Aimed at both legislators and teaching by principles pdf, this handbook offers guidance on preparing curricula for teaching about religions and beliefs, preferred procedures for assuring fairness in the development of curricula, and standards for how they could be implemented. These guidelines were developed by the ODIHR Advisory Council of Experts on Freedom of Religion or Belief in co-operation with education experts.
Aimed at both legislators and schools, they offer guidance on preparing curricula for teaching about religions and beliefs, preferred procedures for assuring fairness in the development of curricula, and standards for how they could be implemented. OSCE is explicitly defined as the Author of this document. Any given method is only as effective as its implementation. This approach introduced the four principle language skills for the first time: listening, speaking, reading, and writing. Oral communicative competence became the focus.
Comprehensible auditory input became important and speaking in the target language began to occur. With the advent and popularity of audio tapes, this approach ushered in the first recordings wherein the language learner could actually hear and mimic native speakers on reel-to-reel audio tapes, often used with earphones in a language lab setting. Lessons often began with a sample dialogue to be recited and memorized. This was followed up with substitution pattern and saturation drills in which the grammatical structure previously introduced was reinforced, with emphasis given to rapid fire student response. Repetition, substitution, transformation, and translation became the order of the day.
This method was strongly influenced by B. Skinner’s behaviorist view toward learning which favored habit-forming drill techniques. This method presented discussion in the target language as the major priority. Reference to English equivalents became discouraged. Grammar learning became inductive in nature without overt explanations given the pupil. Visualization activities that often times make use of a picture file, slide presentations, word games, dialogues, contests, recreational activities, empirical utterances, and realia provide situations with problem-solving tasks which might include the use of charts, maps, graphs, and advertisements, all to be performed on the spot in class. This approach, also known as TPR, was founded by James Asher.
Caleb Gattegno, originally out of Alexandria, Egypt, introduced this classroom technique wherein the teacher remains silent while pupils output the language on cue through perpetual prompting. This is the production before meaning school of thought and practice. It is based on the pioneering efforts in 1967 of Bulgarian medical doctor, hypnotist, and psychology professor Georgi Lozanov and on his techniques into superlearning. Classes are small and intensive, with a low-stress focus. Material is presented in an especially melodic and artistic way. This creative, dynamic, and non-directive approach to language learning was first elaborated by Charles Curran. It is designed to ease the learner into gradual independence and self-confidence in the target language.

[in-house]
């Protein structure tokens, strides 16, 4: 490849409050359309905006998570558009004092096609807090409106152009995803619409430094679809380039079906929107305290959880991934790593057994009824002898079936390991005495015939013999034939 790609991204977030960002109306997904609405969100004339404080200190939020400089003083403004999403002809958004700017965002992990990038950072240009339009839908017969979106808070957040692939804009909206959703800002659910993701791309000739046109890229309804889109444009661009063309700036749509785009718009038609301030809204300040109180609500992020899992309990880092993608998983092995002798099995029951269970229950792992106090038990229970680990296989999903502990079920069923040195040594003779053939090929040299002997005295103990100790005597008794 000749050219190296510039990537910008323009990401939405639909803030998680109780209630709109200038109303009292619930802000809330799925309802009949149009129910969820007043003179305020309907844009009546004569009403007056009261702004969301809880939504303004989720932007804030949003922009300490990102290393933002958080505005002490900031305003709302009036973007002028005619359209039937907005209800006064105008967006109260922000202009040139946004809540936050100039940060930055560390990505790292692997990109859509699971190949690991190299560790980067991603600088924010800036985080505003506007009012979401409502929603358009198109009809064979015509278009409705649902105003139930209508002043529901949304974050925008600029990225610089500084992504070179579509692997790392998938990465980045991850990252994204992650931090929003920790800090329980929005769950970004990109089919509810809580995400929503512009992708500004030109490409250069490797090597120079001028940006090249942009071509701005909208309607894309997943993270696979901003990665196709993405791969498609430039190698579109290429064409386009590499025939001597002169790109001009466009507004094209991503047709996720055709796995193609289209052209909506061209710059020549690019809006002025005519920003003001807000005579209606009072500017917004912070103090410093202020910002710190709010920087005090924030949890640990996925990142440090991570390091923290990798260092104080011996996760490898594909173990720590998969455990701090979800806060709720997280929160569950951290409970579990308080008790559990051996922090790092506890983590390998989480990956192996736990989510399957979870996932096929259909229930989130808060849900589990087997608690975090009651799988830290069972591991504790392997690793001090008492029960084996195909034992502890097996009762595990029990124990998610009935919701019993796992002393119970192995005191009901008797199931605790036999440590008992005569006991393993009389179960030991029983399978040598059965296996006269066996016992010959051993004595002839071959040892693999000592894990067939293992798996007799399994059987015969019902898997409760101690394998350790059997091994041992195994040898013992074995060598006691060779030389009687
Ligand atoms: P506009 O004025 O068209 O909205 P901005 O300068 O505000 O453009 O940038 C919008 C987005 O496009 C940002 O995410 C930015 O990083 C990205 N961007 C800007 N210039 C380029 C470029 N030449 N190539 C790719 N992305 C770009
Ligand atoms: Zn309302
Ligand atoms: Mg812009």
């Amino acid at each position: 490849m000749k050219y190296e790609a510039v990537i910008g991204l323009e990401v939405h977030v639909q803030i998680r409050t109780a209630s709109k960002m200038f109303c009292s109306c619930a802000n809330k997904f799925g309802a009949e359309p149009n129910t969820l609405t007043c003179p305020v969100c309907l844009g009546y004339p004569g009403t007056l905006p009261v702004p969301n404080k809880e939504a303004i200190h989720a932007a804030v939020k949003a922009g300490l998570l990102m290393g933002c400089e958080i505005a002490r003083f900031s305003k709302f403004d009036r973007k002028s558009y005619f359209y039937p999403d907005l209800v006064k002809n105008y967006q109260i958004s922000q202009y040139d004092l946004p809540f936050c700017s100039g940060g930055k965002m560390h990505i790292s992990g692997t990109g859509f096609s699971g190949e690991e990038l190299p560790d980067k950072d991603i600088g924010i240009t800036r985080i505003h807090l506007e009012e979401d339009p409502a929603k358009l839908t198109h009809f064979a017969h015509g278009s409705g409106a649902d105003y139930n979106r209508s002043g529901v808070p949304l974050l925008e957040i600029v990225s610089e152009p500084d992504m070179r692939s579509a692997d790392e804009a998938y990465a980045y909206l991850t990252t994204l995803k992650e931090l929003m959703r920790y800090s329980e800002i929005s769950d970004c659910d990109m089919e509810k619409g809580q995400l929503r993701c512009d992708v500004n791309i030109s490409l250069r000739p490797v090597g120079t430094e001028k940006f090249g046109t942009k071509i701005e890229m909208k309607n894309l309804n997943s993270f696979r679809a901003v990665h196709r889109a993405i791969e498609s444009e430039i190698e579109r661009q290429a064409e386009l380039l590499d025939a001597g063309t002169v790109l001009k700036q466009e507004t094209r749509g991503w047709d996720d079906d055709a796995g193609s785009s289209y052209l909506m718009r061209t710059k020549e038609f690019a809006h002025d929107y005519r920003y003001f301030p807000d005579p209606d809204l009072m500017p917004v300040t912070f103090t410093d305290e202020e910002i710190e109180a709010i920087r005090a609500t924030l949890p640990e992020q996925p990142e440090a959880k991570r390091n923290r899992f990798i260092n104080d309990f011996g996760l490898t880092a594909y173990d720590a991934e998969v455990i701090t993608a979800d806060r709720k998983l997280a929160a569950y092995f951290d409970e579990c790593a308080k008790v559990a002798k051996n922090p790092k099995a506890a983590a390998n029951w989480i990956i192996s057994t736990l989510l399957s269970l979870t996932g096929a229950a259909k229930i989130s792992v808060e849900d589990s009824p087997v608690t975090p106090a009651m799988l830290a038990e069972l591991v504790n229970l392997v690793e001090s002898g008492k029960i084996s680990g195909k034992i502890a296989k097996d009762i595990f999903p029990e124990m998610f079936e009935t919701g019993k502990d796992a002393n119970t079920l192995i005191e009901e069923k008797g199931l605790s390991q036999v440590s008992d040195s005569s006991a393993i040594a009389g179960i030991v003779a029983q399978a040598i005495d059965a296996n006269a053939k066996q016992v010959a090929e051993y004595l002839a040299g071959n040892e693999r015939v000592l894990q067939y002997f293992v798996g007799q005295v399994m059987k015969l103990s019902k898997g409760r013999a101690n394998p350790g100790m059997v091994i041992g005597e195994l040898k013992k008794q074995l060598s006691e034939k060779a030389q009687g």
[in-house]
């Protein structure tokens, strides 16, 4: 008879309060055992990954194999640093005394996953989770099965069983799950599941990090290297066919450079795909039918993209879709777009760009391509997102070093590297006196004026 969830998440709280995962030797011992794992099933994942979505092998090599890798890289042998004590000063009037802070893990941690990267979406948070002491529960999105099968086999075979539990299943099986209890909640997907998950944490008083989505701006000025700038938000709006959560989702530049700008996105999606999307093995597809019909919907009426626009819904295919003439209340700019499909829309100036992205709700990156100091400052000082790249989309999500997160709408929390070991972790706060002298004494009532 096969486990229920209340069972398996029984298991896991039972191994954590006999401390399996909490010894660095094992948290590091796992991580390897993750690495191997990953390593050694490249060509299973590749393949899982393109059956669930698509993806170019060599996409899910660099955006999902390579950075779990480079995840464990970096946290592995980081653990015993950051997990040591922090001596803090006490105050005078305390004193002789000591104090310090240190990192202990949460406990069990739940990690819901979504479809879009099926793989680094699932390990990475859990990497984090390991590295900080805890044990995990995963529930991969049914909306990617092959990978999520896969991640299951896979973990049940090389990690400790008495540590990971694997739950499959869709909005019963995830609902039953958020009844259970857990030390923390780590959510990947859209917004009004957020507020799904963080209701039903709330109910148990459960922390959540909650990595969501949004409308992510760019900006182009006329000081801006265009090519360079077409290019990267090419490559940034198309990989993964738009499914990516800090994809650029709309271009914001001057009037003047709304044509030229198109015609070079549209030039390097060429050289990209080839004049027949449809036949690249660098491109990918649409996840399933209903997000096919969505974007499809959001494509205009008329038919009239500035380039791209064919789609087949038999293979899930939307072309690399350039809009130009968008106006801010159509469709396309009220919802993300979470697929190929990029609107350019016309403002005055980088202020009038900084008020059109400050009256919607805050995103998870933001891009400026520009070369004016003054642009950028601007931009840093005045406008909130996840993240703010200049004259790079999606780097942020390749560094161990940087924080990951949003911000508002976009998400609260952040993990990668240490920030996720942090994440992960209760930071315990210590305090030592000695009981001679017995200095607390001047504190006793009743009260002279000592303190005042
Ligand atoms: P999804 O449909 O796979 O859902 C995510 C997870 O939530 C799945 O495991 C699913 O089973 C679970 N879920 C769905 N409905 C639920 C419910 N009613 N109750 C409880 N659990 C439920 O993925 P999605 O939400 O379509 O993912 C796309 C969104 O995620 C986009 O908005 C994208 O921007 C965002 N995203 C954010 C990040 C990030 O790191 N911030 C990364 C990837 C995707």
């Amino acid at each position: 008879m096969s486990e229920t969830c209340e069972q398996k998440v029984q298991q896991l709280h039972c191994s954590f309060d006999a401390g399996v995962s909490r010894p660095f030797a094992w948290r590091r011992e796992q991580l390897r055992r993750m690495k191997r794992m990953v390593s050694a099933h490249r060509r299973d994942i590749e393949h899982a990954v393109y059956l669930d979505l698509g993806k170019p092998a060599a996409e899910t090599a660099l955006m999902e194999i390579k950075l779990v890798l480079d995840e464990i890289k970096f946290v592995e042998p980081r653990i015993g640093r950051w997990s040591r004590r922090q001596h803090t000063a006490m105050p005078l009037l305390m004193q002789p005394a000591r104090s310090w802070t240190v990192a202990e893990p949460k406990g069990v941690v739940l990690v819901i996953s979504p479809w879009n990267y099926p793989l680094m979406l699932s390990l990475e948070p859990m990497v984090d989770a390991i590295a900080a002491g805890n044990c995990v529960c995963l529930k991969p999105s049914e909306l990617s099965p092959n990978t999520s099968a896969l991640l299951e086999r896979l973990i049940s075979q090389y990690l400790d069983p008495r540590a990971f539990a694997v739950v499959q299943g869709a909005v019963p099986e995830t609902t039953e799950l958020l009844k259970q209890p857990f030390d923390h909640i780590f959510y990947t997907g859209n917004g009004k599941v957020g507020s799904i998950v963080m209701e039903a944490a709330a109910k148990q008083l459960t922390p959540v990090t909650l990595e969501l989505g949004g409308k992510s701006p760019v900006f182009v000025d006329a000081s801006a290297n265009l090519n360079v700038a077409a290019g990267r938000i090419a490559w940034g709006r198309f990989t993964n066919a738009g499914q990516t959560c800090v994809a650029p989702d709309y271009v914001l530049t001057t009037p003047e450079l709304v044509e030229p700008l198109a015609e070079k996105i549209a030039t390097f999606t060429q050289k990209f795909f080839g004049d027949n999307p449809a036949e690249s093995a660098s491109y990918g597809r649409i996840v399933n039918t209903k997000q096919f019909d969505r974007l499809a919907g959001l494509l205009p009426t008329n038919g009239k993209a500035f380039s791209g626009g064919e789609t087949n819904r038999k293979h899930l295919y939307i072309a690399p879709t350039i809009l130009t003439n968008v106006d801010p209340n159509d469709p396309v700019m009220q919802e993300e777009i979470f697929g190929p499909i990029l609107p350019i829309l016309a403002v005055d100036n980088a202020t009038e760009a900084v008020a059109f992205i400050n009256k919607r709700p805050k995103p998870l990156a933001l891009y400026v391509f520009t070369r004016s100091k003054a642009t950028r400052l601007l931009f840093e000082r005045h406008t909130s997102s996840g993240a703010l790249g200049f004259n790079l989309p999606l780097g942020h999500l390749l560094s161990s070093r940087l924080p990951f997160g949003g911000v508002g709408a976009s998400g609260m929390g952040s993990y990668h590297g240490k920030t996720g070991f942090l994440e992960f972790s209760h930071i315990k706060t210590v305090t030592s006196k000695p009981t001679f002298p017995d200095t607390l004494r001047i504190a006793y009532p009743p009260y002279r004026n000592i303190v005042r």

This is also known as the Counseling-Learning method. Total immersion technique”: This generalized technique in foreign language pedagogy “immerses” or “submerges” the student directly and immediately into the target language from the first opening day or hour of class. The superior teacher has regularly gotten superior results regardless of the method. Bull’s Spanish for Teachers: Applied Linguistics, c. Anti Semantic: What’s in a Word?
Dogme language teaching is considered to be both a methodology and a movement. Dogme is a communicative approach to language teaching that encourages teaching without published textbooks and focuses instead on conversational communication among learners and teacher. Interactivity: the most direct route to learning is to be found in the interactivity between teachers and students and amongst the students themselves. Emergence: language and grammar emerge from the learning process. This is seen as distinct from the ‘acquisition’ of language. Affordances: the teacher’s role is to optimize language learning affordances through directing attention to emergent language. Voice: the learner’s voice is given recognition along with the learner’s beliefs and knowledge.
Empowerment: students and teachers are empowered by freeing the classroom of published materials and textbooks. Critical use: teachers and students should use published materials and textbooks in a critical way that recognizes their cultural and ideological biases. There are three precepts that emerge from the ten key principles. Conversation is seen as central to language learning within the Dogme framework, because it is the “fundamental and universal form of language” and so is considered to be “language at work”. Since real life conversation is more interactional than it is transactional, Dogme places more value on communication that promotes social interaction.
The Dogme approach considers that student-produced material is preferable to published materials and textbooks, to the extent of inviting teachers to take a ‘vow of chastity’ and not use textbooks. Dogme teaching has therefore been criticized as not offering teachers the opportunity to use a complete range of materials and resources. Dogme considers language learning to be a process where language emerges rather than one where it is acquired. Dogme shares this belief with other approaches to language education, such as task-based learning. Language is considered to emerge in two ways.